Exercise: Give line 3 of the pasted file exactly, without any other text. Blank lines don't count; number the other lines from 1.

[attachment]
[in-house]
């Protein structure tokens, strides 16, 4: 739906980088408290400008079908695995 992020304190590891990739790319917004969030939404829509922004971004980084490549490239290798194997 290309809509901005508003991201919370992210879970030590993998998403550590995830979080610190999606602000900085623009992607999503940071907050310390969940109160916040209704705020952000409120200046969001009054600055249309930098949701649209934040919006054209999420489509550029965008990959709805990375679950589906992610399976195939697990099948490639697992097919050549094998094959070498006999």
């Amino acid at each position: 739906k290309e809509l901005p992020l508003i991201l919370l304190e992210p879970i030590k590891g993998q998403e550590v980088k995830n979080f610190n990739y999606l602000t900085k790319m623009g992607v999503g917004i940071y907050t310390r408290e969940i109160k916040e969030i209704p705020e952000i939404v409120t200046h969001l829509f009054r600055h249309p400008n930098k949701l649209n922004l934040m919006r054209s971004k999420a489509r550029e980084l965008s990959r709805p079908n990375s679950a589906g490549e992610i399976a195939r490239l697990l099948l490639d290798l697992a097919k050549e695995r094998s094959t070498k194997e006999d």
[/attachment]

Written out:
């Amino acid at each position: 739906k290309e809509l901005p992020l508003i991201l919370l304190e992210p879970i030590k590891g993998q998403e550590v980088k995830n979080f610190n990739y999606l602000t900085k790319m623009g992607v999503g917004i940071y907050t310390r408290e969940i109160k916040e969030i209704p705020e952000i939404v409120t200046h969001l829509f009054r600055h249309p400008n930098k949701l649209n922004l934040m919006r054209s971004k999420a489509r550029e980084l965008s990959r709805p079908n990375s679950a589906g490549e992610i399976a195939r490239l697990l099948l490639d290798l697992a097919k050549e695995r094998s094959t070498k194997e006999d």